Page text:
• Water also acts as a lubricant and not only keeps our tissues moist, it protects them too. Water does an excellent job of shielding the spinal cord and forms soft, squelchy cushions for all our joints as well.
  • Just as important as anything else is water’s ability to transport wastes out of our bodies. The kidneys and liver rely on water to flush out waste and our intestines do too. Perspiration as well is yet another ‘swilling’ exercise in which water plays a pivotal role.
  • Importantly, water prevents us from becoming dehydrated. We all lose fluids when in hot weather for example or when exercising, breastfeeding, running a fever and so forth and – as we lose it – it is vital that we replenish it to avoid dehydration. Which brings us to the next question…

What happens if we drink too little water?

We hate to be the Mongers of Doom but – if dehydration happens and it is not ‘corrected’ – all toasty hell breaks loose. Urination eventually stops, the kidneys pack up and the body can’t remove harmful waste products. Not good. In extreme cases, (cue a scythe-bearing Grim Reaper) dehydration results in death.

What happens if we drink too much water? Water After Your Massage

The same thing – but different. Back in 2007 news broke of the death of a young American woman who competed in a radio station’s challenge to see how much water contestants could drink without going to the bathroom. The Coroner reported that Jennifer Strange died of ‘Water Intoxication’ and many were gobsmacked that this could even happen. Hyponatraemia is the medical term for water intoxication and it occurs when sodium in the blood plummets to a dangerous level. When this happens, your body’s water levels rise and your cells begin to enlarge. This swelling can cause many health problems, from mild to – sadly – life-threatening.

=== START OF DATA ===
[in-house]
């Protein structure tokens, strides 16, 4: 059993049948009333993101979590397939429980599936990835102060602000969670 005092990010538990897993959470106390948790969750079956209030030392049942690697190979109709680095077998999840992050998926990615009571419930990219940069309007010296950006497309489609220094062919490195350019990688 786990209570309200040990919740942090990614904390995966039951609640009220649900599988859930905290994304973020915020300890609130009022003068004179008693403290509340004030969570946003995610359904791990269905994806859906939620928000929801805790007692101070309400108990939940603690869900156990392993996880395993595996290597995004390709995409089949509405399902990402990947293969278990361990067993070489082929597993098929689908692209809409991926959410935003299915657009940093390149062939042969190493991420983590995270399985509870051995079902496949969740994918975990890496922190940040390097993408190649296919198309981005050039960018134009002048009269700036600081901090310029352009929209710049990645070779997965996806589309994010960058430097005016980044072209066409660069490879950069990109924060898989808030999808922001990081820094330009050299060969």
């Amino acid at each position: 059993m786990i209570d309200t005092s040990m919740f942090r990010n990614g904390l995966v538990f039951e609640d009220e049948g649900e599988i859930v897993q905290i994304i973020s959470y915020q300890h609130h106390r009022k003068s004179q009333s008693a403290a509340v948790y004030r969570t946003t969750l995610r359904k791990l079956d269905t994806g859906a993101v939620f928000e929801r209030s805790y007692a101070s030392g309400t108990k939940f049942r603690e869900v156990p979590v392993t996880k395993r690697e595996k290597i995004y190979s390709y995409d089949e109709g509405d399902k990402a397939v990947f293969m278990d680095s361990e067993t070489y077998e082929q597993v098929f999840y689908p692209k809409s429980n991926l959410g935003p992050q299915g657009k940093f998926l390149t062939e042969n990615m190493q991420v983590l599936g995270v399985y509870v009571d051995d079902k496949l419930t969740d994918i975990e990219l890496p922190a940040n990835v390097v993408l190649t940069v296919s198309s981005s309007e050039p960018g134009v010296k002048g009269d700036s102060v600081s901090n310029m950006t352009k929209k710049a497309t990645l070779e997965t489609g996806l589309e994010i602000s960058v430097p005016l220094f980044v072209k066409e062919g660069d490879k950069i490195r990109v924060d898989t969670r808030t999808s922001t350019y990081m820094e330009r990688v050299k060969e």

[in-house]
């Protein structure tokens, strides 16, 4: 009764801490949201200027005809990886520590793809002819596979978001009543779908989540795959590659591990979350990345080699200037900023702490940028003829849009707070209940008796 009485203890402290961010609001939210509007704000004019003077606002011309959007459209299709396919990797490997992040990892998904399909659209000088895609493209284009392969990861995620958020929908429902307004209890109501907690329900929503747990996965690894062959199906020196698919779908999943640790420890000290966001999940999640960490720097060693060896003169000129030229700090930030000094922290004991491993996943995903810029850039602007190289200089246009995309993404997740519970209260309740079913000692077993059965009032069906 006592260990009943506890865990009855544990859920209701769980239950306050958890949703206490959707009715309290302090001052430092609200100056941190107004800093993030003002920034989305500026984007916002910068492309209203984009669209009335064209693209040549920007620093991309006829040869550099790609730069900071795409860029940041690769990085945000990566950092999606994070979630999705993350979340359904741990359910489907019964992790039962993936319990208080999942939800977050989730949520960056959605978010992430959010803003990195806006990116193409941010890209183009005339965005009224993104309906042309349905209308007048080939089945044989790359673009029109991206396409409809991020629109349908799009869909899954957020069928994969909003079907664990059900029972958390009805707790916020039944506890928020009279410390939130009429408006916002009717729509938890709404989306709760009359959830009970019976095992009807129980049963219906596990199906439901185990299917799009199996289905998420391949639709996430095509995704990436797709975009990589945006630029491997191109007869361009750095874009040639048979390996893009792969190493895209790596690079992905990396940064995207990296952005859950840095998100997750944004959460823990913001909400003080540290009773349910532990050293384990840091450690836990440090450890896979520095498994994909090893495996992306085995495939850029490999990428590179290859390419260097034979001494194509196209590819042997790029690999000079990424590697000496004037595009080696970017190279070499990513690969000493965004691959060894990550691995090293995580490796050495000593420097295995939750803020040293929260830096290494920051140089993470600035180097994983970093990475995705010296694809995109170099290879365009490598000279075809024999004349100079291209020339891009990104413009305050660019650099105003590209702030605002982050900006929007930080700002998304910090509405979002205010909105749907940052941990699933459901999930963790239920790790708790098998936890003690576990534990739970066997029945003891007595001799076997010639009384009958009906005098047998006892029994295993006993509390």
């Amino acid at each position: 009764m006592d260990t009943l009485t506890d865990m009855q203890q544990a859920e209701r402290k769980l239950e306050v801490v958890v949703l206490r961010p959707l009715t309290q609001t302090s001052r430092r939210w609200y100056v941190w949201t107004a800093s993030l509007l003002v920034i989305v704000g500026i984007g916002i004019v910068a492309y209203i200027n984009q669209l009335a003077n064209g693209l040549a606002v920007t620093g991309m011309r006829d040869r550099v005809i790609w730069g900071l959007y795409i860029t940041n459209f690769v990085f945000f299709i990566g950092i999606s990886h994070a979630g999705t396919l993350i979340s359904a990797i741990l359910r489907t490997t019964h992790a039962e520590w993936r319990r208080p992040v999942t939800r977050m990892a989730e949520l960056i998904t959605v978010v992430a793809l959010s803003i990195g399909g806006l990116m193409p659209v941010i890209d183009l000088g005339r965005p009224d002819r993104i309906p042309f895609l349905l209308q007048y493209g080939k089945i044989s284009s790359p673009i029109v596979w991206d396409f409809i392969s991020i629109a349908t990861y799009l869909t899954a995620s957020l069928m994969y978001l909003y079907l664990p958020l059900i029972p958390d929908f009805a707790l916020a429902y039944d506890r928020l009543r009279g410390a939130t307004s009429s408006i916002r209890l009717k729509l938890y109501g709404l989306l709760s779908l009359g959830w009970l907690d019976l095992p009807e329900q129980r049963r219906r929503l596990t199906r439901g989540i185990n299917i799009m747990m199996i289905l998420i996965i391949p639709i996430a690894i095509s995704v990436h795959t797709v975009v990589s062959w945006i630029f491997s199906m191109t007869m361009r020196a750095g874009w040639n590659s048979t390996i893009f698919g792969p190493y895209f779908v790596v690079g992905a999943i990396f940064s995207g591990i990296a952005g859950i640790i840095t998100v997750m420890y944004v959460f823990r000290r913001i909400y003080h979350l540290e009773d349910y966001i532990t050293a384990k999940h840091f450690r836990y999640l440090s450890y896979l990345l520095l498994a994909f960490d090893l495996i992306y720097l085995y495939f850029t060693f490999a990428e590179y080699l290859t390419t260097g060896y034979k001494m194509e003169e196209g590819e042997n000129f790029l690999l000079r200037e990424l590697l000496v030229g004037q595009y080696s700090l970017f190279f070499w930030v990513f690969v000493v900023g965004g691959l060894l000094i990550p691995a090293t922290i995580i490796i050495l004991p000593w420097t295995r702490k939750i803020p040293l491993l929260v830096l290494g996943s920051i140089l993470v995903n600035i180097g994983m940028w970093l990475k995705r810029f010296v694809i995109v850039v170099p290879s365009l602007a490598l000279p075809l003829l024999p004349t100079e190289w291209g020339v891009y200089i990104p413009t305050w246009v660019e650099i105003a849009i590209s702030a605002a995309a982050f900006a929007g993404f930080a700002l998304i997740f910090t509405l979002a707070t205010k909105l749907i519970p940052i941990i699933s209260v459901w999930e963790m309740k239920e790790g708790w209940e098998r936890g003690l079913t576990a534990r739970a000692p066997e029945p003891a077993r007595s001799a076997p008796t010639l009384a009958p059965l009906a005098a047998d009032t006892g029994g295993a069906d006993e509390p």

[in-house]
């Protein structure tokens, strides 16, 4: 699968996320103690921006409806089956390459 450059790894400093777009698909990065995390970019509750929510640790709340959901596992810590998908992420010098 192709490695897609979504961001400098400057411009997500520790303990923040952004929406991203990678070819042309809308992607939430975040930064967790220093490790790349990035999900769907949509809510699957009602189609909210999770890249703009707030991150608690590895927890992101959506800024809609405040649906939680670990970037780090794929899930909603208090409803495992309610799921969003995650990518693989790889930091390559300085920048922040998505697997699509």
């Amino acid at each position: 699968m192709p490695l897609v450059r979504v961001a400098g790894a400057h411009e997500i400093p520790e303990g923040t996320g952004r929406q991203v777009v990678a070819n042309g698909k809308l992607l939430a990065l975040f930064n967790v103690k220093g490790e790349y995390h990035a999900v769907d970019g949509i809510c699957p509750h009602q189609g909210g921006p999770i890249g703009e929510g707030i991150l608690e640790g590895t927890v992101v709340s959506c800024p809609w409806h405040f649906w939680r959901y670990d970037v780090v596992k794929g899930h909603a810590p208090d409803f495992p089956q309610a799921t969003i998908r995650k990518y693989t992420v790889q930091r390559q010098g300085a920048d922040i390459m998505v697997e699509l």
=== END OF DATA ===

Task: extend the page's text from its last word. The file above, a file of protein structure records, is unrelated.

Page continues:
Why Drink Water After Your Massage?

You might be surprised to learn that massage is  dehydrating. When your  massage therapist kneads and works on your muscles, the fluids within them are activated and released. Once these fluids are in your circulatory system, they head straight for the kidneys in true Thelma and Louise style!

Massage also stimulates the lymphatic system so toxins are released and water, of course, helps to flush these out too.

For these reasons, our massage therapists always recommend you drink more before and after a massage.  That warm herbal tea or that cool cup of water provides your kidneys with the extra fluid needed to efficiently remove the newly liberated wastes and will also help your muscles fully re-hydrate so they feel supple and work well. More after massage tips are here

Ultimately, drinking enough water is essential to good health – a well-hydrated body is able to detoxify, process nutrients efficiently and transport oxygen throughout all cells. So, when your massage therapist suggests you drink an extra glass of water or two – she cares for your overall well-being and wants you to feel at your best.  Always.

Have more questions for your massage therapist? Some of the common ones are here.